Venla’s trip to hospital

Last week, Venla had what appeared at the time to be a seizure (she’s totally fine by the way, in case you’re worrying!). So, taking no chances, the daycare rang for an ambulance. It’s standard procedure for under-twos to be taken to hospital. Here are a few observations.

The NHS staff were lovely

At every step, we ran into nice people. It started with our paramedic who I loved, not just because his name is also Chris, but also because he too could make a passible career as a Ross Nobel impersonator.

Everyone was good with kids and happy to see Venla. Now, you might think that was a given, given that we went to children’s A&E and then the children’s observation unit. But, when Elina gave birth to Venla, one of the pediatric consultants came around to check on her and he was completely flummoxed by her clothing fastening system, complaining he always got it wrong. Apparently, you can work with babies for your whole career and still not really know what to do. None of this this time.

Hospitals are ill-prepared for healthy curious children

Venla was pretty unhappy at daycare and in the ambulance (constantly switching between crying and excited yelling “in a nee-naw!”) but once we got to hospital she quickly returned to her usual self.

This was okay in the waiting room where they had toys and walls to contain her. But once we were in an examination room, or worse the ward of the CAT unit, she couldn’t care less about the toys. All she wanted to do was touch every expensive medal device and open every draw she could find.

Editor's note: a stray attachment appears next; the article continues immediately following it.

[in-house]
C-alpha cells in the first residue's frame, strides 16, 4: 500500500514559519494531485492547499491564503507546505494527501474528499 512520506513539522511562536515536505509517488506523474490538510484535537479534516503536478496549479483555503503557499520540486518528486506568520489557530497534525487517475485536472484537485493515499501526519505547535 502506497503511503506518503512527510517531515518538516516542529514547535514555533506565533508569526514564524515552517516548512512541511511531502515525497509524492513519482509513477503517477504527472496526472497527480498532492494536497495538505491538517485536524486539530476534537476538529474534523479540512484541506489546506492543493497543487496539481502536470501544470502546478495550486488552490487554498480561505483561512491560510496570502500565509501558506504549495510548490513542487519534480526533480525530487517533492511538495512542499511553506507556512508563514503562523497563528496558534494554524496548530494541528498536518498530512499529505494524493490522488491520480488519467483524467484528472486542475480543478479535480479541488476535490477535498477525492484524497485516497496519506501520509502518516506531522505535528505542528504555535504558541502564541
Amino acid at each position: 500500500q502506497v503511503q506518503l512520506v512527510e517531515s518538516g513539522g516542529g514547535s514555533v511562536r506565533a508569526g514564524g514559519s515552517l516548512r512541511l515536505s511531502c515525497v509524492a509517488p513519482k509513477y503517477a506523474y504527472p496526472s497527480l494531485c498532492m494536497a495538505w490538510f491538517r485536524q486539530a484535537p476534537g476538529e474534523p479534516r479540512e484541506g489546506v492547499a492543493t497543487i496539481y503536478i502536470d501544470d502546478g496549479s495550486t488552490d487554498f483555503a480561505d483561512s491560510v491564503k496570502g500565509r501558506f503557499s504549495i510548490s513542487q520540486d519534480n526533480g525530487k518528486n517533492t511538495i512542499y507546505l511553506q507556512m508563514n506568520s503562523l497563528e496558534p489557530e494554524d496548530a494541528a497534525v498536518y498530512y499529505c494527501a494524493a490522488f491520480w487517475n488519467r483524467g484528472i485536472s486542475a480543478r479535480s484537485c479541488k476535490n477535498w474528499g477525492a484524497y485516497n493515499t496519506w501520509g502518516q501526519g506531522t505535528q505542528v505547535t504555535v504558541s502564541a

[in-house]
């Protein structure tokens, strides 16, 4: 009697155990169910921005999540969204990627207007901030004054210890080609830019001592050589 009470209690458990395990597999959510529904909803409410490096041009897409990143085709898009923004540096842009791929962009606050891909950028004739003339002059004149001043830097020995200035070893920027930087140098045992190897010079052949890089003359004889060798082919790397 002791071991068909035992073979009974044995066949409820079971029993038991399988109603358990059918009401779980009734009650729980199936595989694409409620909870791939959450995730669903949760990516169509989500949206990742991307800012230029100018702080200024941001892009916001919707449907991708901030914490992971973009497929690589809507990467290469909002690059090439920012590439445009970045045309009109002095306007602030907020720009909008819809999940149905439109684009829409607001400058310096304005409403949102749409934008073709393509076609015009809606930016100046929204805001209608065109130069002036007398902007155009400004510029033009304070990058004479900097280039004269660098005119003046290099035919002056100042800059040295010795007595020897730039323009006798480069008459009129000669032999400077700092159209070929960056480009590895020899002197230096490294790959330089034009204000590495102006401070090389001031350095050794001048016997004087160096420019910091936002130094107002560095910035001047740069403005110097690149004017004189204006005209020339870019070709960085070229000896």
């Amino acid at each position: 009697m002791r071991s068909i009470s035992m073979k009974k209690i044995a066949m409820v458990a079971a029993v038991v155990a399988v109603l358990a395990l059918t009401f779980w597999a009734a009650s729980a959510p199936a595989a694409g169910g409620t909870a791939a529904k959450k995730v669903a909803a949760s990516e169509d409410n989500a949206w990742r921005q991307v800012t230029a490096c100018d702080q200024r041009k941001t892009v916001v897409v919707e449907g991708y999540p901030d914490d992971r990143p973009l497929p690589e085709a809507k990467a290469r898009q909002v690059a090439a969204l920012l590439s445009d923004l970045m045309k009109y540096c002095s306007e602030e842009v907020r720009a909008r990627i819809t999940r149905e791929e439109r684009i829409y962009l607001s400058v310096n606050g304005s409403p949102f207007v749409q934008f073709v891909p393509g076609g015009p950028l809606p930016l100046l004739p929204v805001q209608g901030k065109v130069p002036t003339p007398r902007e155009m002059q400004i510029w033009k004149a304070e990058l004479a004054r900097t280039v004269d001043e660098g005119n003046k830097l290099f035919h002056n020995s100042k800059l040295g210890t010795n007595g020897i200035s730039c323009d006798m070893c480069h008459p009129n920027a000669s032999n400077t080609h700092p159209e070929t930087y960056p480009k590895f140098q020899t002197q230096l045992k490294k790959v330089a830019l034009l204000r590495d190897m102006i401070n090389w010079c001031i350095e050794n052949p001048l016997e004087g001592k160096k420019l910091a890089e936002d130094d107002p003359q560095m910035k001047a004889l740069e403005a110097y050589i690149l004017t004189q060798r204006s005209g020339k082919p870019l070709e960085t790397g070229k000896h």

She could easily do this because many of the draws were placed at an excellent height for a toddler. Worse, many of them were open-sided to allow medical staff to grab items quickly in an emergency. It also allows toddlers to grab things.

It occurs to me that hospitals are used to dealing with docile sick children who cuddle up with their parents. Or maybe who feel well enough to push some buttons or do a bit of colouring. But a curious child like Venla, who feels back to her full strength. That has trouble written all over it. After five hours of chasing her up and down hospital corridors and around hospital wards, we were both exhausted.

There is a lot of inefficient beaurcacy

At least it feels inefficient. Maybe it is there for a reason. But I was ill prepared for the whole process.

When we got to daycare, the daycare staff were telling the paramedic what had happened. I assumed the paramedic would be taking notes and these notes would then be handed on to the rest of the hospital staff.

But we were asked to describe what had happened. Even though we weren’t there. When I was getting a brief summary from the paramedic and the daycare staff, I didn’t realise that I should have been taking notes because I was going to be tested on it later.

But apparently, I was. First by the nurse in A&E, then the A&E doctor, then the A&E nursery nurse, then the CAT unit nurse, then the CAT unit doctor. Even though neither of us had witnessed it. Why the notes weren’t simply handed over is unclear.

The whole thing was free

It was nice to be left with a bill of £0, which would have been tens of euros in Finland, or tens of thousands in the United States. Which, for a Friday night out as a family, seems like a cheap win.

Timeline

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This entry was posted on Wednesday, August 8th, 2018 at 11:00 am and is filed under Family & Parenting. You can follow any responses to this entry through the RSS 2.0 feed. You can leave a response, or trackback from your own site.